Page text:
Christmas Eve, 1975: Tea with Bacon

4 Nov

Through the drafty window of the very small room, I watch the men in the courtyard struggle to take down the animal. The mud is now frozen in the afternoon cold and no longer a sticky nuisance. It reminds me of dried lava fields in Maui, only I have never been to Maui. But I know what those fields look like.

The men can find footholds in the scarred stiff earth, but so can the animal. It’s an equal struggle for quite a long time. It’s valiant. The fight for life always is, no matter if from man or beast. Two younger men are working to grab each pair of spasmodic legs. The third—a short, sunburned soldier with hands made from leather—has the pig by his neck in a headlock. This is my grandfather. He is wearing cuffed suit trousers that are splattered with dried mud and a flannel shirt. Off to the side, two old peasants are nonplussed with the scrap. They roll the dice and move their men on those triangular points, occasionally bumping one another up onto the bar. Grandfather once tried to explain backgammon to me.

(Once, he lost his temper and took a short, thick tree branch to the back of his cow. He wailed on the poor animal who didn’t understand the beating. I had never seen so much rage in a man other than my father.)

(Once, a cow stepped on my foot by mistake. It was the gentlest accident I’d ever known. It’s as if she wore plush slippers on her hooves. But I was three and began to wail from fright. The animal understood and immediately stepped back. I cried for nothing…I cried from being startled and anticipating pain. And the cow understood that as well.)

Up on the bar one of the peasant’s wooden men goes. The other rolls, picks up the piece, and re-enters the board on an open point. There is a flurry of activity in backgammon. And almost no emotion on the players’ faces.

Down goes the pig now. The screams are terrible but only from panic. My grandfather senses the very short opportunity. He removes the blade from the holster threaded by his belt. It goes into the animal’s neck so quietly so smoothly. The pig shrieks now. It’s horrible. I hear him through the window. He sounds like a human being. Like a child. Like a man. Like a woman. Then, all three. And then, like nothing that has ever lived in this world.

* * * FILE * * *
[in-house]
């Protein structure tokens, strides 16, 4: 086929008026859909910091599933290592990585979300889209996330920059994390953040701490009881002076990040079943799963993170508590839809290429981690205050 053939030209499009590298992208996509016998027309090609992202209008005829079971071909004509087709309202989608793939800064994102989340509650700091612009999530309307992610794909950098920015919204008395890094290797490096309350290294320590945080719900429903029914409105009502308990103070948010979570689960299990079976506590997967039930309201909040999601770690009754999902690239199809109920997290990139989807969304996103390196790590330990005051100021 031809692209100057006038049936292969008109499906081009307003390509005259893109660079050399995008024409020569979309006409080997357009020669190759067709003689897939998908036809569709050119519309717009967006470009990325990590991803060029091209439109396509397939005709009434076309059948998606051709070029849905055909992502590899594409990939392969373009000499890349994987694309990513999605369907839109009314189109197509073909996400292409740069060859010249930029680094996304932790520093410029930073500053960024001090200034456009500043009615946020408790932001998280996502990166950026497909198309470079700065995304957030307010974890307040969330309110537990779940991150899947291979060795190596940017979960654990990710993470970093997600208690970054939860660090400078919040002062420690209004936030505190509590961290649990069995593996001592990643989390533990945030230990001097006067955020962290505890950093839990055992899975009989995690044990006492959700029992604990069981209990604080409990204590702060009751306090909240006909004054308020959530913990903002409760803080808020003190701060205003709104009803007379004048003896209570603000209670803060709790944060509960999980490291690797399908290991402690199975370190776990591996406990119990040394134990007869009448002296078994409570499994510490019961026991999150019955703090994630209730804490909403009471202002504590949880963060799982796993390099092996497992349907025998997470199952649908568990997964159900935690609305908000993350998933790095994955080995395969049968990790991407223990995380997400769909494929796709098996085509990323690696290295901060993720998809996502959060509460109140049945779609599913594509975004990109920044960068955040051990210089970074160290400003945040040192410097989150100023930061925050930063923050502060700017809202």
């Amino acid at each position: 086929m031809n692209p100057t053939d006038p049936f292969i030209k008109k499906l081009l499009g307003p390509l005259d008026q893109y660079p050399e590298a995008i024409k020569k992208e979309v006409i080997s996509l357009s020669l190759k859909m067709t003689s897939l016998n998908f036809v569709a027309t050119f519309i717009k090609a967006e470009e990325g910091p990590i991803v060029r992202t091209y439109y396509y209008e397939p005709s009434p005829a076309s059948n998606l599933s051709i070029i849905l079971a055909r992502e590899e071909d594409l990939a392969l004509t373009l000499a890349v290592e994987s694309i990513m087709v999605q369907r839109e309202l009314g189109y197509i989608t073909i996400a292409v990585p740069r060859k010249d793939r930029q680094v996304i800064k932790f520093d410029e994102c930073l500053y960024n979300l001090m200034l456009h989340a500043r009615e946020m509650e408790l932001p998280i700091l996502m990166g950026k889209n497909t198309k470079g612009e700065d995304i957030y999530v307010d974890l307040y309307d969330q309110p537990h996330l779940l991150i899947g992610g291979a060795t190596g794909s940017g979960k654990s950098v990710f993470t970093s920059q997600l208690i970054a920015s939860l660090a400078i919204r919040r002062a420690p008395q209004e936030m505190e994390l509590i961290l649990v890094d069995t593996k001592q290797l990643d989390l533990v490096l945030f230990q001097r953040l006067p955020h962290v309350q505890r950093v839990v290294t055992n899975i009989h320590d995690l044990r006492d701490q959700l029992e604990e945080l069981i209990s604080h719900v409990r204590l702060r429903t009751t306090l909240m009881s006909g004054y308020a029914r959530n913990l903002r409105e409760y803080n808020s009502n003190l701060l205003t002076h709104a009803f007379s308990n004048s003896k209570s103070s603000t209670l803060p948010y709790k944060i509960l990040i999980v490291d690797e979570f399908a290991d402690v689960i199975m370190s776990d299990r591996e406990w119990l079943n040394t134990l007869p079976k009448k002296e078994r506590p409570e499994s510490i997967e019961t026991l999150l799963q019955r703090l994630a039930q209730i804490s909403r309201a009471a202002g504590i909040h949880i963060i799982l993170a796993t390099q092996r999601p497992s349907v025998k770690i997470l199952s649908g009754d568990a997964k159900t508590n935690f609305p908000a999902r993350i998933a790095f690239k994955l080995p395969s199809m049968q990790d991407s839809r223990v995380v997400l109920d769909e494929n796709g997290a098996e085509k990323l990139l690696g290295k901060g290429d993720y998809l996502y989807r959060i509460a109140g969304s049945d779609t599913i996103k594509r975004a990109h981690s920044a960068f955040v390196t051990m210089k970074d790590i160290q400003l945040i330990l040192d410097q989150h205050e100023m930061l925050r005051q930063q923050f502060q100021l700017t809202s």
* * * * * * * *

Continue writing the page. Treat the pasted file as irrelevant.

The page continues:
I am nauseous so I sit at the table, still by the window. Still watching everything. On the table there is a very small clock that ticks so loudly I imagine someone is hitting a brick wall with a two-by-four slat. Next to that clock is a picture of Jesus, only it’s a picture of an icon of Jesus. The factory across the river sounds end of second shift.

The blood softens the backyard mud. Players roll the dice, move the wooden pieces, bump, roll themselves back in. They  move everything counterclockwise, which to me seems strange. Unorthodox. Behind them, my grandmother is splitting wood. She looks up, looks in at me, surveys the dying beast, its disheveled killers, then raises the axe and comes down hard on the dry lumber.

My little brother walks into the room like a cat. He’s smelling the air. He is still holding his palms over his ears. Is it over, he says. Almost, I say. He steps back suddenly, as if he’s just burned the soles of his feet. It’s all right, I say. He’s not screaming anymore. It’s all right now. I can tell he has been crying: face puffy, eyes red, lips wet. The screams are awful and he is so little and so sensitive. He smells the air and walks around to the hearth. Will you make the fire, he says. Buni will want his tea when he comes in. What kind, I say. The kind with bacon. No, I say. What kind of tea. Mint. Chamomile. I don’t know, my brother says. He walks to the bed and climbs up and stands.

Don’t jump up and down, I say. They’ve hid needles inside the mattress, I lie to him just like they lied to me. He smells the air again like a bear. From where he is standing, on the bed, he can see what the men are doing to the pig. But he does not look. He does not go to the yard. He looks at the picture of the icon of Jesus. And then he looks at me very sadly.

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